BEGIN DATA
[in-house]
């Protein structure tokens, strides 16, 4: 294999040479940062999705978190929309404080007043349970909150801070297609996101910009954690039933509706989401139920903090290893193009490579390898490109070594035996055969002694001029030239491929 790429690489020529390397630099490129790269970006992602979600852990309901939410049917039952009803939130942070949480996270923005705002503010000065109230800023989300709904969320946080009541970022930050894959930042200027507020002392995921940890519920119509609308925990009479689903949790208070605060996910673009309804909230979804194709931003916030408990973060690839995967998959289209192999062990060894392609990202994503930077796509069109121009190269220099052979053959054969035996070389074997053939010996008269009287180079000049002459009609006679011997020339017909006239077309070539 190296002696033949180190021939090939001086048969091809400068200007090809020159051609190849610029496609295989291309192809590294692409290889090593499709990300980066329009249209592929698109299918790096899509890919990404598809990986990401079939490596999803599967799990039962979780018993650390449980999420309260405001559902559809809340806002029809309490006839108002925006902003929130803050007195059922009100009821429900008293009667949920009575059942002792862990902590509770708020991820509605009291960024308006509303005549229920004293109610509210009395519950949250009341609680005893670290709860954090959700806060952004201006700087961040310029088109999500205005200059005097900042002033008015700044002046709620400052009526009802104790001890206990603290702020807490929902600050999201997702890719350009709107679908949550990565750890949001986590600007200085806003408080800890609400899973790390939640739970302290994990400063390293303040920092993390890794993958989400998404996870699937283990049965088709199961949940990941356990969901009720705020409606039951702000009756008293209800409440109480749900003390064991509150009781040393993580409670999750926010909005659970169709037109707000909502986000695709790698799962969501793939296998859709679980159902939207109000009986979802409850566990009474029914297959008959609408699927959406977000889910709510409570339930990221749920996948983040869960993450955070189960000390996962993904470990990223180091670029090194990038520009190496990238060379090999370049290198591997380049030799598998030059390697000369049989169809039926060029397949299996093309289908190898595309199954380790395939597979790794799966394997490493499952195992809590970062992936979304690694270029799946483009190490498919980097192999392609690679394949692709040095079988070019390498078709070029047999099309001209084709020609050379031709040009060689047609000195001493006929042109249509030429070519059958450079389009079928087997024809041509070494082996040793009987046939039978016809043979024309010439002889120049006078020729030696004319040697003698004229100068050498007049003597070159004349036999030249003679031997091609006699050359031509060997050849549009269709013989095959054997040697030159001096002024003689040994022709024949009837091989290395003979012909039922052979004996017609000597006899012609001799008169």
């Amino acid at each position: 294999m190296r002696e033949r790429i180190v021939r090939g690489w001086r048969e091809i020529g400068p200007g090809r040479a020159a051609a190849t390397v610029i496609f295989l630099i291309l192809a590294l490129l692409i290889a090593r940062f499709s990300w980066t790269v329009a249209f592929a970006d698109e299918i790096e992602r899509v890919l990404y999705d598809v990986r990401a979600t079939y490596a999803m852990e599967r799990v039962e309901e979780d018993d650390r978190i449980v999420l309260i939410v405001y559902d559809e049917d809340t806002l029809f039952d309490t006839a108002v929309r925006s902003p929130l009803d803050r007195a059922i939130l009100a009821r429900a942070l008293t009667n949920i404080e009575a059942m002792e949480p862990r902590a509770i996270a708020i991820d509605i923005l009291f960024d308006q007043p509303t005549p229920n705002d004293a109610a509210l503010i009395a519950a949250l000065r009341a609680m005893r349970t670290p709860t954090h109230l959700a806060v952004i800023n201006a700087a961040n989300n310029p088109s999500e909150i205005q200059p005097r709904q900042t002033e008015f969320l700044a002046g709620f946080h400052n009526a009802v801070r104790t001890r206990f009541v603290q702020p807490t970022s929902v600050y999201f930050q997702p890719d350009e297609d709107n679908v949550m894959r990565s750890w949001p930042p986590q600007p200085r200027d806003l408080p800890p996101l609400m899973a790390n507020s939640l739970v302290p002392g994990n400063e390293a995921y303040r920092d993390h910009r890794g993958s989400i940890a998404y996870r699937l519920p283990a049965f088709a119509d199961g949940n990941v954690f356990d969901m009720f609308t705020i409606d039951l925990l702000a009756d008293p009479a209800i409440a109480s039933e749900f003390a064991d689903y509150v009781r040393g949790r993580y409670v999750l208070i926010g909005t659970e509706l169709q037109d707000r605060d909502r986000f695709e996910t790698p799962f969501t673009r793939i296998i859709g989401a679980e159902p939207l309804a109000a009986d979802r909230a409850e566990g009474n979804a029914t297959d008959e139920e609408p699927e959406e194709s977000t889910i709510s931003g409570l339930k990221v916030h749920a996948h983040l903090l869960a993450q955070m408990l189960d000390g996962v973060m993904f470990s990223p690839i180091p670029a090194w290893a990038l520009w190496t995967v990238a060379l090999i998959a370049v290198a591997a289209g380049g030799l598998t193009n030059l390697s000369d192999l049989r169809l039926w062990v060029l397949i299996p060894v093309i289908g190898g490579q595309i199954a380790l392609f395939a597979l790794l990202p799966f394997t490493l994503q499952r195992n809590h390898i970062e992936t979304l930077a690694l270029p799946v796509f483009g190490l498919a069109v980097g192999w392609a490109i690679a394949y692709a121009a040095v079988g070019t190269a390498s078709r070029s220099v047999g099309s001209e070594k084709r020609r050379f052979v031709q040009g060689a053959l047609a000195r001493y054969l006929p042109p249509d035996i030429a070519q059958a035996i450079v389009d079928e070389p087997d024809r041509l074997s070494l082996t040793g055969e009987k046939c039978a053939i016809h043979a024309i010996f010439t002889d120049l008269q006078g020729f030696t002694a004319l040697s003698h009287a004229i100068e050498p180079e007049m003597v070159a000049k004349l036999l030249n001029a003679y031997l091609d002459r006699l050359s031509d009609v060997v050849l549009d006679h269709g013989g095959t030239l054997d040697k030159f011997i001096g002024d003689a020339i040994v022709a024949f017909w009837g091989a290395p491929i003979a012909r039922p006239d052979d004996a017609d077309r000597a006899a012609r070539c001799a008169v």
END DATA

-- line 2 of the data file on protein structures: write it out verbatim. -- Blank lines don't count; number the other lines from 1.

């Protein structure tokens, strides 16, 4: 294999040479940062999705978190929309404080007043349970909150801070297609996101910009954690039933509706989401139920903090290893193009490579390898490109070594035996055969002694001029030239491929 790429690489020529390397630099490129790269970006992602979600852990309901939410049917039952009803939130942070949480996270923005705002503010000065109230800023989300709904969320946080009541970022930050894959930042200027507020002392995921940890519920119509609308925990009479689903949790208070605060996910673009309804909230979804194709931003916030408990973060690839995967998959289209192999062990060894392609990202994503930077796509069109121009190269220099052979053959054969035996070389074997053939010996008269009287180079000049002459009609006679011997020339017909006239077309070539 190296002696033949180190021939090939001086048969091809400068200007090809020159051609190849610029496609295989291309192809590294692409290889090593499709990300980066329009249209592929698109299918790096899509890919990404598809990986990401079939490596999803599967799990039962979780018993650390449980999420309260405001559902559809809340806002029809309490006839108002925006902003929130803050007195059922009100009821429900008293009667949920009575059942002792862990902590509770708020991820509605009291960024308006509303005549229920004293109610509210009395519950949250009341609680005893670290709860954090959700806060952004201006700087961040310029088109999500205005200059005097900042002033008015700044002046709620400052009526009802104790001890206990603290702020807490929902600050999201997702890719350009709107679908949550990565750890949001986590600007200085806003408080800890609400899973790390939640739970302290994990400063390293303040920092993390890794993958989400998404996870699937283990049965088709199961949940990941356990969901009720705020409606039951702000009756008293209800409440109480749900003390064991509150009781040393993580409670999750926010909005659970169709037109707000909502986000695709790698799962969501793939296998859709679980159902939207109000009986979802409850566990009474029914297959008959609408699927959406977000889910709510409570339930990221749920996948983040869960993450955070189960000390996962993904470990990223180091670029090194990038520009190496990238060379090999370049290198591997380049030799598998030059390697000369049989169809039926060029397949299996093309289908190898595309199954380790395939597979790794799966394997490493499952195992809590970062992936979304690694270029799946483009190490498919980097192999392609690679394949692709040095079988070019390498078709070029047999099309001209084709020609050379031709040009060689047609000195001493006929042109249509030429070519059958450079389009079928087997024809041509070494082996040793009987046939039978016809043979024309010439002889120049006078020729030696004319040697003698004229100068050498007049003597070159004349036999030249003679031997091609006699050359031509060997050849549009269709013989095959054997040697030159001096002024003689040994022709024949009837091989290395003979012909039922052979004996017609000597006899012609001799008169």